Requiem for James Brown
(Get Minister Faust's "REQUIEM FOR JAMES BROWN" podcast HERE.)
Widely acclaimed as the “godfather of soul,” James Brown was a highly influential musical pioneer whose work shaped the development of rhythm and blues in the 1950s, rock and roll in the 1960s, funk and disco in the 1970s and hip hop in the 1980s. He was a guest at the White House; he toured the
Of course, as is fitting for someone whose life ended on the mythic date of Christmas Day, James Brown began humbly. Born May 3, 1933, in Barnwell South
Despite musical and financial low-points in the 1970s, Brown found renewed gravity with the advent of DJ mixes and digital sampling, which took the musical refrains or breakbeats from his songbook and looped them to form backing tracks for the dawning recording art of hip hop music. That foundational presence, combined with three other events, helped James Brown return to the Top Ten. The first of the three was recording the song “Unity” with hip hop pioneer Afrika Bambatta; the second was being caricatured by a young Eddy Murphy during Murphy’s Delirious tour, album and concert film and in the classic Saturday Night Live parody, “James Brown Celebrity Hot Tub;” the third was recording “Living in America” for Sylvester Stallone’s jingoistic retread Rocky IV. While the song was no more jingoistic than Bruce Springsteen’s “Born in the
Of course, James Brown’s rediscovered popularity did stop Brown from assaulting his wife or from serving two years in prison for that crime. But his star never truly set, and shines still in the music and performances of the many people he influenced, from Michael Jackson and Prince to Chuck D. and many, many White musicians as well. He even had an impact on Nigerian superstar Fela Anikulapo-Kuti, whose own band in turn had a major influence on Brown’s arranger David Matthews and thus the resulting James Brown sound, part of the 800 songs Brown recorded.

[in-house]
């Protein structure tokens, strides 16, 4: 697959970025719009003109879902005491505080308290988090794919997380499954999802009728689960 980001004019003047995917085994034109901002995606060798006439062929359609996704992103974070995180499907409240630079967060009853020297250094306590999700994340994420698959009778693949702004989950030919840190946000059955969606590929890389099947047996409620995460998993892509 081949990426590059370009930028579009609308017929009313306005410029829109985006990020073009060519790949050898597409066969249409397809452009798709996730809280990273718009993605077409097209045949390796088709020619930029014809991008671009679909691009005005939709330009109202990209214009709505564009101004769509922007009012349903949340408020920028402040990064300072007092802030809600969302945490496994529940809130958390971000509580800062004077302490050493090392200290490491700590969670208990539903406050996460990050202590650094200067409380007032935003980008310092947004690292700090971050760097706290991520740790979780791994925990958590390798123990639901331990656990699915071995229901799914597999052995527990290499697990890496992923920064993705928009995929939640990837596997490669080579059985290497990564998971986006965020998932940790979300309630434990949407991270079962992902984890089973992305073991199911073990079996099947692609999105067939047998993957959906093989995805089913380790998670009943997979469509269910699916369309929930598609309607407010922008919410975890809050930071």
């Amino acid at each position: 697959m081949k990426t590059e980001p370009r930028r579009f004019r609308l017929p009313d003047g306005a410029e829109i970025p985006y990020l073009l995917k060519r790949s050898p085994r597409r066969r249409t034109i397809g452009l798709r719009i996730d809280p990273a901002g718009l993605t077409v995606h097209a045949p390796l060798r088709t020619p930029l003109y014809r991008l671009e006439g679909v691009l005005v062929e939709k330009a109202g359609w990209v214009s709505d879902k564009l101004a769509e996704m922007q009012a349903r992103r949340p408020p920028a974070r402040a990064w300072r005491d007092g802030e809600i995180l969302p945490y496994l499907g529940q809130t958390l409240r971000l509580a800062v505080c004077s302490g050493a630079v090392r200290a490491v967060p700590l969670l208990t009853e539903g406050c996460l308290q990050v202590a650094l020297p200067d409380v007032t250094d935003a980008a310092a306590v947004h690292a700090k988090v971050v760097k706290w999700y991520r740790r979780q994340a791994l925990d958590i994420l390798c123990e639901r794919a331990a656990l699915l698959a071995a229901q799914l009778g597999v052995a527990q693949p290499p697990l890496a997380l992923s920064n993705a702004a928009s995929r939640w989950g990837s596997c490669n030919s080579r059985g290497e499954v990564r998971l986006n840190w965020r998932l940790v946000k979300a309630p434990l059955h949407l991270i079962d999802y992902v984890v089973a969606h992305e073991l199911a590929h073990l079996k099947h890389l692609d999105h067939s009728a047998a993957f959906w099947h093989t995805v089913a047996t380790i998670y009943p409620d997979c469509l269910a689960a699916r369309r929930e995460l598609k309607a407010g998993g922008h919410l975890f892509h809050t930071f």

Last week, tens of thousands paid tribute to James Brown, filing past his coffin in
Tonight on The Terrordome, we’ll hear many voices in praise of James Brown, from an elegy by Michael Jackson to parodies by Eddy Murphy, from documentary footage of Brown teaching viewers how to dance, to a rare Japanese miso soup commercial featuring Brown, a television appearance in which the late Sammy Davis, Jr. asks Brown to teach him how to dance (and in which accomplished mimic Davis does a spectacular job), from rare documentary material on the man (see below), plus, of course, music by James Brown himself. That’s all on the first 2007 edition The Terrordome: The Afrika All-World News Service.
Harry Allen, Public Enemy's Media Assassin, on how James Brown created a revolution in music through rhythm-and-blues to rock-and-roll to funk to disco to hip hop and wrote the anthem to the Black Consciousness Movement in the USA.
Harry Allen, Public
Enemy's Media Assassin, on how James Brown created a revolution in music through rhythm-and-blues to rock-and-roll to funk to
disco to hip hop and wrote the anthem to the Black Consciousness Movement in the USA.
Part of the impetus for James Brown’s return to the spotlight in the 1980s was Eddy Murphy’s caricaturing of him during his Delirious tour, album and concert film and in the classic Saturday Night Live parody, “James Brown Celebrity Hot Tub Party.” Right now, let’s hear both.
JamesBrown’s surrogate son and protégé, the Reverend Al Sharpton, delivering a eulogy for Brown, and joined onstage by singer Michael Jackson who, perhaps in grief, drops his falsetto just long enough to let loose a whisper of his genuine voice.